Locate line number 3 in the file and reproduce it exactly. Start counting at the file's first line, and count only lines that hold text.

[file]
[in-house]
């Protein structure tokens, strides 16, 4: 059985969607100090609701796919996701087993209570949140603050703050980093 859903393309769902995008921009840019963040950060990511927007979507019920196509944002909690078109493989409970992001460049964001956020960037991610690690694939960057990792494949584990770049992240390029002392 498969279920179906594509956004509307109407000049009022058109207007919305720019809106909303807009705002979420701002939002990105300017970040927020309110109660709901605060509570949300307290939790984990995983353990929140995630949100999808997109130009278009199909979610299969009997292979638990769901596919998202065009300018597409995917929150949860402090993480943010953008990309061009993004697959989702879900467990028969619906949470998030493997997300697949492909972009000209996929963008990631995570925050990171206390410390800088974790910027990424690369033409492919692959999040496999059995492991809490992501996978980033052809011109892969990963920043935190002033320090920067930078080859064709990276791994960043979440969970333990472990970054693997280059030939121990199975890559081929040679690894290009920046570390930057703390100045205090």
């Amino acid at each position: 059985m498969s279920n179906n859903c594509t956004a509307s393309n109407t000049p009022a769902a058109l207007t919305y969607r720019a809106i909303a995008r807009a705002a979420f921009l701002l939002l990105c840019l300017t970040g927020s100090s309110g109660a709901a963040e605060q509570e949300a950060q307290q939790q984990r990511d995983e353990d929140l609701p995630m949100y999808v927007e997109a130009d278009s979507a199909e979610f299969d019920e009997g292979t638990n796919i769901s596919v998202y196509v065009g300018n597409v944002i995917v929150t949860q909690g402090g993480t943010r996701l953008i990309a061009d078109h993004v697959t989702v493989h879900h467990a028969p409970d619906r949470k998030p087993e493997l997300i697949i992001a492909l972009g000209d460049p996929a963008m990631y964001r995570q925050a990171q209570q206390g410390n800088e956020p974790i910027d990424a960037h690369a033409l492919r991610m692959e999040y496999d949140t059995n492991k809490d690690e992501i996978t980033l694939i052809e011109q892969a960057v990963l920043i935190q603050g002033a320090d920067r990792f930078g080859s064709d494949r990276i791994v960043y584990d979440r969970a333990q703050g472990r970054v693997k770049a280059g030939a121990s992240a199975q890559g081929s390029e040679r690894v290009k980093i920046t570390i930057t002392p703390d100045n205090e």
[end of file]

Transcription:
């Amino acid at each position: 059985m498969s279920n179906n859903c594509t956004a509307s393309n109407t000049p009022a769902a058109l207007t919305y969607r720019a809106i909303a995008r807009a705002a979420f921009l701002l939002l990105c840019l300017t970040g927020s100090s309110g109660a709901a963040e605060q509570e949300a950060q307290q939790q984990r990511d995983e353990d929140l609701p995630m949100y999808v927007e997109a130009d278009s979507a199909e979610f299969d019920e009997g292979t638990n796919i769901s596919v998202y196509v065009g300018n597409v944002i995917v929150t949860q909690g402090g993480t943010r996701l953008i990309a061009d078109h993004v697959t989702v493989h879900h467990a028969p409970d619906r949470k998030p087993e493997l997300i697949i992001a492909l972009g000209d460049p996929a963008m990631y964001r995570q925050a990171q209570q206390g410390n800088e956020p974790i910027d990424a960037h690369a033409l492919r991610m692959e999040y496999d949140t059995n492991k809490d690690e992501i996978t980033l694939i052809e011109q892969a960057v990963l920043i935190q603050g002033a320090d920067r990792f930078g080859s064709d494949r990276i791994v960043y584990d979440r969970a333990q703050g472990r970054v693997k770049a280059g030939a121990s992240a199975q890559g081929s390029e040679r690894v290009k980093i920046t570390i930057t002392p703390d100045n205090e």